Everything you’ve always wanted to know about water…
The healing world of H20
In Germany, thermal water is seen as a form of medicinal water and is even regulated by a directive on remedies. Therefore, mattiaqua officially deals with a pharmaceutical product that has to be regularly checked and monitored by pharmacists.
The heartland of thermal baths…
The origins of Wiesbaden’s thermal springs Once upon a time, Ekko the Giant was hunting a dragon, but the beast was nowhere to be found… First he drove his spear into the ground several times and hot water came gushing out. Then he fell and had to support his weight on the damp ground with his forearm and left hand. Legend has it that Wiesbaden’s valleys, hills and thermal springs were created on that fateful day.
The five main springs converge beneath the Kaiser-Friedrich-Therme in the city, where they are regularly maintained. An underground pipe is used to transport the thermal water from beneath the Kaiser-Friedrich-Therme to the Thermalbad Aukammtal a few kilometres away. Giant!
Leisure over the years
Kleinfeldchen indoor and outdoor pool
The sparkling 50s…
Kleinfeldchen is a popular swimming attraction that was originally planned as a purely outdoor pool in the 1950s. The indoor area was only built 20-25 years later.
Wiesbaden has produced several Olympians in different swimming disciplines, such as Angela Maurer, Jenny Mensing and Christian Reichert. Helge Meeuw (now retired) made Wiesbaden proud by setting European and German records. Kleinfeldchen is or was the training ground for all those athletes.
The landmark above the city…
Opelbad in the Neroberg hills was opened in 1934. The dimensions of the large pool don’t match any specific standards – in fact, they’re relatively arbitrary. The name “Opel” isn’t related to the car manufacturer, but rather a family foundation with the same name. Wilhelm von Opel was a privy councillor at the time, donating some of the funds and giving the city a substantial loan. Opelbad has long been a listed building. Nowadays, nobody would dream of building an outdoor pool in such an exposed location. The water slide is even listed as a historical monument in its own right.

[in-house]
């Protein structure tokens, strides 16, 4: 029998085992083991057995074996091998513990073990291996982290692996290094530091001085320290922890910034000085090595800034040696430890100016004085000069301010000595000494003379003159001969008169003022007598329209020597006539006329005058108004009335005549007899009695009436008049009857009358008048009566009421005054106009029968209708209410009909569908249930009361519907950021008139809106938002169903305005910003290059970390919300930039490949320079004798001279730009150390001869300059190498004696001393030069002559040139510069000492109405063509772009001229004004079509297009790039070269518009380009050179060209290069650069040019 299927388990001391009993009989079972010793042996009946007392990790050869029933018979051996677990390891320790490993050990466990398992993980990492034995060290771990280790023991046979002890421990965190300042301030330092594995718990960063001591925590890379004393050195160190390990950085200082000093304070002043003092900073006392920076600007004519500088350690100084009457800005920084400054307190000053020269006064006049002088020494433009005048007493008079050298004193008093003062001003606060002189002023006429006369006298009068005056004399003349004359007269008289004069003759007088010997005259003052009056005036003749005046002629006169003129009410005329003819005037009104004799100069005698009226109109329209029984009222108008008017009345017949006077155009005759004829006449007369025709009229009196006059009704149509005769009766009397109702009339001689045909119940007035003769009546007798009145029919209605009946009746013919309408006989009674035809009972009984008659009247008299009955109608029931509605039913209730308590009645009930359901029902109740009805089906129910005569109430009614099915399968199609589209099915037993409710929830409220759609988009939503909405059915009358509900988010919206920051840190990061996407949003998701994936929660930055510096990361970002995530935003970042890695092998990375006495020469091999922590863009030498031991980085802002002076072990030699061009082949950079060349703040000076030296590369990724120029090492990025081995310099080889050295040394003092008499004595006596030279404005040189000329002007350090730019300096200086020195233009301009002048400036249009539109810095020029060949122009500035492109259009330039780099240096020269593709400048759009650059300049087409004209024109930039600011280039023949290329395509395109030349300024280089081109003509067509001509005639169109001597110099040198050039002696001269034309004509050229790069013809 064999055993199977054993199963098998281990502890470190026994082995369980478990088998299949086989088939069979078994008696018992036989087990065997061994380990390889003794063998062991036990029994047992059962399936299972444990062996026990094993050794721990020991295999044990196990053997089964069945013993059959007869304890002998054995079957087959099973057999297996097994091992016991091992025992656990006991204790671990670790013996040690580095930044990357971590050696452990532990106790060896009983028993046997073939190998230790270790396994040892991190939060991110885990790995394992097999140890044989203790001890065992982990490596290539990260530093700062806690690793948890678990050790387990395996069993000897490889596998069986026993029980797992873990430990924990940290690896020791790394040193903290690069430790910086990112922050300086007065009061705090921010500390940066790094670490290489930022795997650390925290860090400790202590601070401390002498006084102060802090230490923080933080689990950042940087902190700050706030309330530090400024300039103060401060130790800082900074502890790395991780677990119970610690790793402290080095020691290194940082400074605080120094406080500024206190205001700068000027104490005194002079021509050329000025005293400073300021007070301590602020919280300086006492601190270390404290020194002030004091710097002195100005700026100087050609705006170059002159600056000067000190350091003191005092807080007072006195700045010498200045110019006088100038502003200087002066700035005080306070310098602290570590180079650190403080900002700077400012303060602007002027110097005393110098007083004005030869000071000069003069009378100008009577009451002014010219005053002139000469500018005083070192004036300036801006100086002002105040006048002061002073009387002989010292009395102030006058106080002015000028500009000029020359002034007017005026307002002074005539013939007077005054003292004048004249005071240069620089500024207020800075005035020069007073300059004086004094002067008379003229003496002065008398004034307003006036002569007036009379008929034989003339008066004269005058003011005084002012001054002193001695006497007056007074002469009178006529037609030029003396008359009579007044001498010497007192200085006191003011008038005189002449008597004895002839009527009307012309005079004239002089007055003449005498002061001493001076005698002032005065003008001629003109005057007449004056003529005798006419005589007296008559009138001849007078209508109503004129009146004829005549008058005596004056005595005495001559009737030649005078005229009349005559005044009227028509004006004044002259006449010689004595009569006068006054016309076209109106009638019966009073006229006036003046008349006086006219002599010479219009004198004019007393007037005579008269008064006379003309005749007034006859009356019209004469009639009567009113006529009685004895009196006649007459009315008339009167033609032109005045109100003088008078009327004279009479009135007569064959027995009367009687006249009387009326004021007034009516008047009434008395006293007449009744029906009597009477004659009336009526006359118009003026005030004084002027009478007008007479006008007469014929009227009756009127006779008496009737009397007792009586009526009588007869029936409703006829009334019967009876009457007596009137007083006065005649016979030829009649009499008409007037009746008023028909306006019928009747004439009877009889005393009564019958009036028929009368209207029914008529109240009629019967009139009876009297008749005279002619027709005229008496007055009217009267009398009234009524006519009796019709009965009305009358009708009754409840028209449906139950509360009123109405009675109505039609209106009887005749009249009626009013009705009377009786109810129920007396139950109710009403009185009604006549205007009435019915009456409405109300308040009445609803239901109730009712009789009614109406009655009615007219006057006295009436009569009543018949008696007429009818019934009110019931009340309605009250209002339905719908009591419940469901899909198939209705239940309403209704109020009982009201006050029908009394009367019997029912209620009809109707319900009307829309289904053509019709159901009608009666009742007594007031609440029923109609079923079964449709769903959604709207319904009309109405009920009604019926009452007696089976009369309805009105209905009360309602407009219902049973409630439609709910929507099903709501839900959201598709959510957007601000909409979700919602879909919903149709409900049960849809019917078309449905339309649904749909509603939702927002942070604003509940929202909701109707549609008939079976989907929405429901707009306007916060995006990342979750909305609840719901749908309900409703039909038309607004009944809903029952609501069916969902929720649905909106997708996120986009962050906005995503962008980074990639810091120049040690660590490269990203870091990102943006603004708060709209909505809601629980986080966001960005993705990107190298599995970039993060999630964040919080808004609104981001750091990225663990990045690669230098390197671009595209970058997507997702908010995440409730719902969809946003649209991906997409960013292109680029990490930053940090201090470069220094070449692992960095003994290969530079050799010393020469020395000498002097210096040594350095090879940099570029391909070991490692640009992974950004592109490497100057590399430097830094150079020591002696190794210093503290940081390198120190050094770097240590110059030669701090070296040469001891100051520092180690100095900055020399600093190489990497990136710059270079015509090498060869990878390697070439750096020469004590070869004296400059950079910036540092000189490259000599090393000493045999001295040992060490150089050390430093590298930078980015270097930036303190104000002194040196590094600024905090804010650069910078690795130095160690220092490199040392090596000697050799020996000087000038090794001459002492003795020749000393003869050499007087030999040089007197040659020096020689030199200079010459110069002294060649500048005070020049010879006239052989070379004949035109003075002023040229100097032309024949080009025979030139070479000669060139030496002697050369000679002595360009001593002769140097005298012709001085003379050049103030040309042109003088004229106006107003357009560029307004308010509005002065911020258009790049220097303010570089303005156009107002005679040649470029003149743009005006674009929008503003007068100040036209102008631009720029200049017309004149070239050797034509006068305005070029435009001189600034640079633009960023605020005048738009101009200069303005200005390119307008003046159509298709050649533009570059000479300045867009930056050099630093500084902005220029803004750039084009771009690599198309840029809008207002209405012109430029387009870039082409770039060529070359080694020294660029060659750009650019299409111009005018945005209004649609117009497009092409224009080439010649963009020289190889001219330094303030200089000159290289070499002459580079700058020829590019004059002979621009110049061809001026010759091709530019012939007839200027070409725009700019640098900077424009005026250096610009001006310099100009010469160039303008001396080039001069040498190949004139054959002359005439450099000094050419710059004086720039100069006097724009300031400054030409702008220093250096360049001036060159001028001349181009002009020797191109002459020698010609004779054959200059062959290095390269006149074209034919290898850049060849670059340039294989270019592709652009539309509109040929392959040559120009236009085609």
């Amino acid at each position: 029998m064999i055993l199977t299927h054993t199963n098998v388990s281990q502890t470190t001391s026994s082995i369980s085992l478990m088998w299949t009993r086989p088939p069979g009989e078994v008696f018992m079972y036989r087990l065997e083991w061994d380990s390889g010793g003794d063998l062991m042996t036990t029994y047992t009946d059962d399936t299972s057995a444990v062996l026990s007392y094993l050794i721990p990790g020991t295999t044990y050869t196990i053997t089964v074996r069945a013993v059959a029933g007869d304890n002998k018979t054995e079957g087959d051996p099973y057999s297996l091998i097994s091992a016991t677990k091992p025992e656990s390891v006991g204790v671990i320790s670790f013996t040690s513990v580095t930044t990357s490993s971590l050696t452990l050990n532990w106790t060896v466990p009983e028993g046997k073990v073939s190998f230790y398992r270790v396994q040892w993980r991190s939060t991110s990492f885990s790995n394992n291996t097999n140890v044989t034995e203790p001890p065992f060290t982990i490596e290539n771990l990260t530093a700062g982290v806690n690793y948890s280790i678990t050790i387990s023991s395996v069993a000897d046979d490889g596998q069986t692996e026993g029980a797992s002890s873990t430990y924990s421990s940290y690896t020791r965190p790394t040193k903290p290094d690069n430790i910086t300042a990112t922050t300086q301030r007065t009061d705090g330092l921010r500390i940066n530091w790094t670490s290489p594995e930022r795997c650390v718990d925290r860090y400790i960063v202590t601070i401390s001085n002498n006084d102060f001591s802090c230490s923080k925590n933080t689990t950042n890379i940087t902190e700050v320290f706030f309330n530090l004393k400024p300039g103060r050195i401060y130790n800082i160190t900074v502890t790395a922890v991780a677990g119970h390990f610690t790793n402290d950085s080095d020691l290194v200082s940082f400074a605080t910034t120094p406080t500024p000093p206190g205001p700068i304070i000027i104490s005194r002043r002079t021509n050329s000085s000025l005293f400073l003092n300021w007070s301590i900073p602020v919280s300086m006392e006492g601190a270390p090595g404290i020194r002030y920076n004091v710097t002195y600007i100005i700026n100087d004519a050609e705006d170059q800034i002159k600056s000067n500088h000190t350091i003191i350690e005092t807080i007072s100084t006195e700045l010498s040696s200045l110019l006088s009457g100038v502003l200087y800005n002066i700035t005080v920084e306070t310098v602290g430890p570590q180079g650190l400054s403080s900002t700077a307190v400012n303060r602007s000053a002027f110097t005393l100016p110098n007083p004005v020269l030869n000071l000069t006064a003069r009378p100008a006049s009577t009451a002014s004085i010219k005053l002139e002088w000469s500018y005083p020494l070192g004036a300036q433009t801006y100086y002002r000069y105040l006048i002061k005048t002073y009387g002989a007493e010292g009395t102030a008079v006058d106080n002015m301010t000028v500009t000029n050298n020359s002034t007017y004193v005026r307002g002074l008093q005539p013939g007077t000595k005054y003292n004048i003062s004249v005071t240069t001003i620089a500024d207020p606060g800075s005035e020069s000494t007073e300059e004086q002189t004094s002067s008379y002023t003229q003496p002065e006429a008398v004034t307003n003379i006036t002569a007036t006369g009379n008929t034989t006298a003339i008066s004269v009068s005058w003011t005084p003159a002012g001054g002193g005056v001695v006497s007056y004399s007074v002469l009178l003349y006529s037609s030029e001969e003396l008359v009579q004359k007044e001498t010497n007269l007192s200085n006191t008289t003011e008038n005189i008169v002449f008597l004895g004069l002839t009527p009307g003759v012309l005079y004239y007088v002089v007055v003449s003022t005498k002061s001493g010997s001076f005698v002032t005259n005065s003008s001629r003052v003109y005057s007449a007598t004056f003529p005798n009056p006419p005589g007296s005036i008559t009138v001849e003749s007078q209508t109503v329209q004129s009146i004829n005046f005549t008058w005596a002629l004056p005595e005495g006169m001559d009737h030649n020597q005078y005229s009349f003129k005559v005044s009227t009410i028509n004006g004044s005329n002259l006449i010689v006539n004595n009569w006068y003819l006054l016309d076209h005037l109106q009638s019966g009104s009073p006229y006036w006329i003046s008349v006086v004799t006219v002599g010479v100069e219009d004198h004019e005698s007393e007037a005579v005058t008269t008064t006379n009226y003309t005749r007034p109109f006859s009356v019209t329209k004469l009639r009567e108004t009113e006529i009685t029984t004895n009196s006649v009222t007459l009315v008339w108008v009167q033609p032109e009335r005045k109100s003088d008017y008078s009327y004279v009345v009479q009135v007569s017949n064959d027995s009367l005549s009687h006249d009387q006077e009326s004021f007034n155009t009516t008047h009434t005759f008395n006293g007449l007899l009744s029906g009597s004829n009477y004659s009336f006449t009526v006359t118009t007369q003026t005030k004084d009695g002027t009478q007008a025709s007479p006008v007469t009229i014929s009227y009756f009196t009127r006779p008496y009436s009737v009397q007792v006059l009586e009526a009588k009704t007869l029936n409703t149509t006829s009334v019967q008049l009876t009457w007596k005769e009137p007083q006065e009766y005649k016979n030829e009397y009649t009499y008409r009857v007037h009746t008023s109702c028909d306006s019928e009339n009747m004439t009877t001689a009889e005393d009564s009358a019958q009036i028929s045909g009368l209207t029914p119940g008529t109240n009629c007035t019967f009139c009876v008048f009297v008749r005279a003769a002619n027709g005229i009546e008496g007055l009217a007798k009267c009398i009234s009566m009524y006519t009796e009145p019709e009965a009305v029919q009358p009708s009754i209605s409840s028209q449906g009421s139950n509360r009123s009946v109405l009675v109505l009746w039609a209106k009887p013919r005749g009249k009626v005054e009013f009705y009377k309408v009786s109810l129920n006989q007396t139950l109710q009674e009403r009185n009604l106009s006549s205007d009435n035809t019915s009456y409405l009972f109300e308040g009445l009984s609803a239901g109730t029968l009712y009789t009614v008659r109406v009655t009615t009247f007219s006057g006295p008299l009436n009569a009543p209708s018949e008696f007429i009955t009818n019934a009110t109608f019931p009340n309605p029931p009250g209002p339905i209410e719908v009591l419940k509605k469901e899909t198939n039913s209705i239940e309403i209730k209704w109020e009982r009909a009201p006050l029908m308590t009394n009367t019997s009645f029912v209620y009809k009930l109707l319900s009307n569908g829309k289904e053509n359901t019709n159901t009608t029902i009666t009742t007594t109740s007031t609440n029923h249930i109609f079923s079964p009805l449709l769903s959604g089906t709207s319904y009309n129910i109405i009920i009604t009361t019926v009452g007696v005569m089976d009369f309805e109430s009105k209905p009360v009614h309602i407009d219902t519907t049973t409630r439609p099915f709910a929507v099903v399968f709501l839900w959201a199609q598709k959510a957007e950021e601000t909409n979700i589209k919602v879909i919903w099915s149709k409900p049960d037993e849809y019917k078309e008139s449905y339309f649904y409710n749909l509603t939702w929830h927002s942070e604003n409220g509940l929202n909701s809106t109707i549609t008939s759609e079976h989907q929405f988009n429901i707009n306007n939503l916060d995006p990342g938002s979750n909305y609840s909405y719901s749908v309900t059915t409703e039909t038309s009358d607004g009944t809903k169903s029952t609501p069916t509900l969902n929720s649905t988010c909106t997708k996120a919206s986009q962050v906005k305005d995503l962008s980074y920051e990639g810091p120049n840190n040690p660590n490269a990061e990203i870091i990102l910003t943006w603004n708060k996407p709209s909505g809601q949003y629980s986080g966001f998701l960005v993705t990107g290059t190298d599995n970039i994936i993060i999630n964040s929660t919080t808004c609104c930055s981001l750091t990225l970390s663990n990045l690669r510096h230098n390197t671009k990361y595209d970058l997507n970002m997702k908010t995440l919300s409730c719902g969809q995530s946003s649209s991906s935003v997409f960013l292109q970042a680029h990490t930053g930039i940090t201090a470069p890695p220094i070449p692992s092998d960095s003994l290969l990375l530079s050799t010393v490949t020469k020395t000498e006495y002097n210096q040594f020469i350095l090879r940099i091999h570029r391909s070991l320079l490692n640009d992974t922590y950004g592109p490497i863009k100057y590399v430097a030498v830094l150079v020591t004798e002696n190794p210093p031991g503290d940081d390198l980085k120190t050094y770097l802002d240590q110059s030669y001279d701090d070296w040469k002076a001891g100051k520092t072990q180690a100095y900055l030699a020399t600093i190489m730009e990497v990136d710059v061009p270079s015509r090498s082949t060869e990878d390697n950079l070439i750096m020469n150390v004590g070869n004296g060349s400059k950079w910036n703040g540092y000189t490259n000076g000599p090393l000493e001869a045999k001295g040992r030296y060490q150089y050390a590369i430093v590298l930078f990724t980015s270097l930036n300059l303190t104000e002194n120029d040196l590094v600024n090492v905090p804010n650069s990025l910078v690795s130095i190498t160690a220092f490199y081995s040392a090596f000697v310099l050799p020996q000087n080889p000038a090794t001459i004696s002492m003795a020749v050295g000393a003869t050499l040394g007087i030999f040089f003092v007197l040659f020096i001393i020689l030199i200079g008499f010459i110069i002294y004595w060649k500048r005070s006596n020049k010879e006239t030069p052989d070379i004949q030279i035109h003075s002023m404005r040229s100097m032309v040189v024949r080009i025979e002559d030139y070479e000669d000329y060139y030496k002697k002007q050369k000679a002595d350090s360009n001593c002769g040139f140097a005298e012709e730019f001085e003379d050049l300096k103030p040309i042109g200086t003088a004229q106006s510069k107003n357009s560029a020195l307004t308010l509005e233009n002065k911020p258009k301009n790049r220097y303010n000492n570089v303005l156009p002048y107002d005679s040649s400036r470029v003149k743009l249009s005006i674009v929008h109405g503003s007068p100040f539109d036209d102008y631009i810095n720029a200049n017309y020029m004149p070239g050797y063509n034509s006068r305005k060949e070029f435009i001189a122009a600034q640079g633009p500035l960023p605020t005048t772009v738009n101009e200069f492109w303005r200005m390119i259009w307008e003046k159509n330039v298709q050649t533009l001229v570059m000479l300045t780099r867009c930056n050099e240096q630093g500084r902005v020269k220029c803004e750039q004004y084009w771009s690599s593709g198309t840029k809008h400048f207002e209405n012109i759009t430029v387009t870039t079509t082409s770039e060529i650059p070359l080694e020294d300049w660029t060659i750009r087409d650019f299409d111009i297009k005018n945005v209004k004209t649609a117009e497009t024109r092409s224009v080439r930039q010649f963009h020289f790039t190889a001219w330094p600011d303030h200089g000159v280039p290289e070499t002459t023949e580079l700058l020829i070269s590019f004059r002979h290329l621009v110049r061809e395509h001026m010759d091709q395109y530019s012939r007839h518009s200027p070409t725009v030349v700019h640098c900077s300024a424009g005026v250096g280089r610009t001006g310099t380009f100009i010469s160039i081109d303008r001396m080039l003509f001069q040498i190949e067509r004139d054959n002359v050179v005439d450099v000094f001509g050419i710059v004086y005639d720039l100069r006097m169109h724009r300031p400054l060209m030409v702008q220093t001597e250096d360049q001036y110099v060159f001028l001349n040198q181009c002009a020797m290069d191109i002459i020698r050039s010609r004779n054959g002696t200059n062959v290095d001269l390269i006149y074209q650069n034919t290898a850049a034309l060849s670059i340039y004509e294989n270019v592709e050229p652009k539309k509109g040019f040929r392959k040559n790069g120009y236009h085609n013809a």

Maaraue outdoor pool
Bathing fun where the Rhine and Main meet…
Maaraue is a place steeped in tradition: Emperor Frederick Barbarossa held court with countless knights there in the Middle Ages. And the peninsula between the Rhine and Main continues to inspire visitors to this day, because Maaraue outdoor pool is located in the middle of a nature reserve. It’s the largest outdoor pool in Wiesbaden with a 50,000 m² sunbathing lawn.
Mainzer Straße leisure pool
Mainzer Straße leisure pool and the missing 20 cm…
The leisure pool on Mainzer Straße was the first large indoor pool in Wiesbaden. Ever since it was opened in the 1950s, it’s had a 50 m pool – or at least that’s what the locals claim… As the pool actually only measures around 49.8 m, the facilities can’t be used for swimming competitions.
Unter den Eichen outdoor leisure pool
“Lufti” celebrates its 100th anniversary…
“Recovery for the sick and relaxation for the healthy!” This was the holistic guiding principle that was displayed at the main entrance to the popular outdoor leisure pool, known affectionately as “Lufti”, when it celebrated its grand opening on 14 July 1921. Even in the 1920s, the leisure pool attracted lots of visitors thanks to its impressive location, its size (34,000 m²) and its progressive nude bathing areas – separated by gender.
The “Lufti” will be celebrating its 100th anniversary in 2021 – it’s still a popular attraction for families with young children.
Kallebad outdoor pool
36,000 m² of summer fun…
Kallebad outdoor pool opened in 1970 after a company named “Kalle” had donated DM 1 million. The chain of department stores known as “Hertie” also contributed a considerable sum of DM 400,000. The outdoor pool is a really popular attraction with spacious facilities (36,000 m²), including a huge paddling area for young bathers.
Wiesbaden’s spa tradition…
“Wiesbaden has spent three million on the construction of a new palace, which is undoubtedly one of the most ideal settings in the contemporary spa landscape – the best you will ever find in modern balneology”.
LEIPZIGER NEUE NACHRICHTEN didn’t skimp on any superlatives when reporting on the opening of the new bathhouse on 29 March 1913. 14 years earlier, the city had bought the “Zum Adler” bathhouse and the adjoining “Goldener Brunnen” hotel for around 2 million gold marks, thereby acquiring the rights to the Adlerquelle spring. The new building described so enthusiastically by the newspaper was planned for a further 2 million gold marks in 1906. A more precise assessment found the development to be worth 2.68 million gold marks – and this figure had increased to 3 million gold marks by the time the thermal baths were finally completed. This may have been a colossal sum at the time, but it would turn out to be a good investment, as the spa guests and bathers were just as enthusiastic as the FRANKFURTER ZEITUNG, which proclaimed: “This bathhouse is a precious gift from the cosmopolitan city of Wiesbaden for anyone yearning for the healing powers of thermal water”. We couldn’t agree more.